Meanwhile space itself was growing, and apparently continues to do so. Here’s something to wrap your mind around: if we have any descendants ten billion years from now, they’ll look up and they won’t see too many other galaxies besides our Milky Way, despite the fact that there are billions of galaxies. Why? Because most of the other galaxies will have moved so far away from us and so quickly that the light from them will never reach us.

How is that possible? We’re told that nothing can move faster than light. So however fast these other galaxies are moving, surely they can’t outrun the light they are shining on us. And that would be true, if space itself, including the space between us and other galaxies, weren’t expanding. We don’t understand what space is, but the best comparison for this purpose is to a balloon. Whatever space is, it has been or is being pumped into this balloon so rapidly that almost everything in that balloon is being separated from everything else at a speed that exceeds the speed of light.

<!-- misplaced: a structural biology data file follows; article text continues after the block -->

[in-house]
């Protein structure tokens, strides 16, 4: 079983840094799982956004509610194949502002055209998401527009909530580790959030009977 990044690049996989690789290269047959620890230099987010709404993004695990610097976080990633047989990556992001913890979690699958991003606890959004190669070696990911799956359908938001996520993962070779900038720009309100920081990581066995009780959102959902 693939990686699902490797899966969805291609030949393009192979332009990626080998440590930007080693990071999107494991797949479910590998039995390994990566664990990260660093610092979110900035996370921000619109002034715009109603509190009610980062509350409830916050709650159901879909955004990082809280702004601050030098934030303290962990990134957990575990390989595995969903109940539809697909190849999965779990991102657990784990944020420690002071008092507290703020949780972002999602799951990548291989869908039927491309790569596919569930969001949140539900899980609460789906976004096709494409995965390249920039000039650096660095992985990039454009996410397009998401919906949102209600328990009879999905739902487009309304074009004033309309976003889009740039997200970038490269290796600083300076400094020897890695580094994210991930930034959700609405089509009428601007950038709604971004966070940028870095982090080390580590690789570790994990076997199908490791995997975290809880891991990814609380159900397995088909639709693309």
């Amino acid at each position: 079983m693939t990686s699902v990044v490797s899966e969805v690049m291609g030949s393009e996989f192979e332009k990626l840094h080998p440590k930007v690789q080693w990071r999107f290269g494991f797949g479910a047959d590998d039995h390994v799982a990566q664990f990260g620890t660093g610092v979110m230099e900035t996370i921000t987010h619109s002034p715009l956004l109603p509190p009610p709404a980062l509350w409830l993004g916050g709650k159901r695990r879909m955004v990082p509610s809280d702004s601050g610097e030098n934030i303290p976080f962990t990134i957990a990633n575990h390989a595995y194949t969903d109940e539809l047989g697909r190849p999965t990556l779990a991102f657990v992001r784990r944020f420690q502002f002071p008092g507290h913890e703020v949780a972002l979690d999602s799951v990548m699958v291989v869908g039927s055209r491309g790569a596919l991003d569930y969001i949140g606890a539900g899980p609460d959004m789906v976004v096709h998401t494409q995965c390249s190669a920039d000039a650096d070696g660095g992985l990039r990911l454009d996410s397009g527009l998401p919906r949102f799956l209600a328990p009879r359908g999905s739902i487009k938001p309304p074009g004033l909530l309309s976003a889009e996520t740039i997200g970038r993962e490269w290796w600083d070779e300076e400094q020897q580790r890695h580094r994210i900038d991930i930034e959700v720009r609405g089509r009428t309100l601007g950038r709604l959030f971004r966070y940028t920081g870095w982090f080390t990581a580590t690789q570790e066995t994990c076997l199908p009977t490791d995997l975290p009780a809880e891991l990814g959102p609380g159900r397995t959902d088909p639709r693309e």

For the time being at least, we can see a lot of galaxies. And right now, we can see about 46 billion light years in any direction. In other words, we can look around within a sphere of double that diameter, about 91 billion light years wide. It all looks like universe, galaxies in all directions. Is there universe beyond that? Almost certainly, but we have no way of knowing how much, or whether it curves in on itself eventually, as many physicists suspect.

But what this wild profusion tells us for sure is that creation proceeds on an unimaginable scale, much of it unseeable and unknowable. Billions and billions and billions of stars and galaxies and black holes and who knows what else in this expanding realm we call space.

Our small story is dependent on that big story. So let’s return to it.

Celestial Cuisine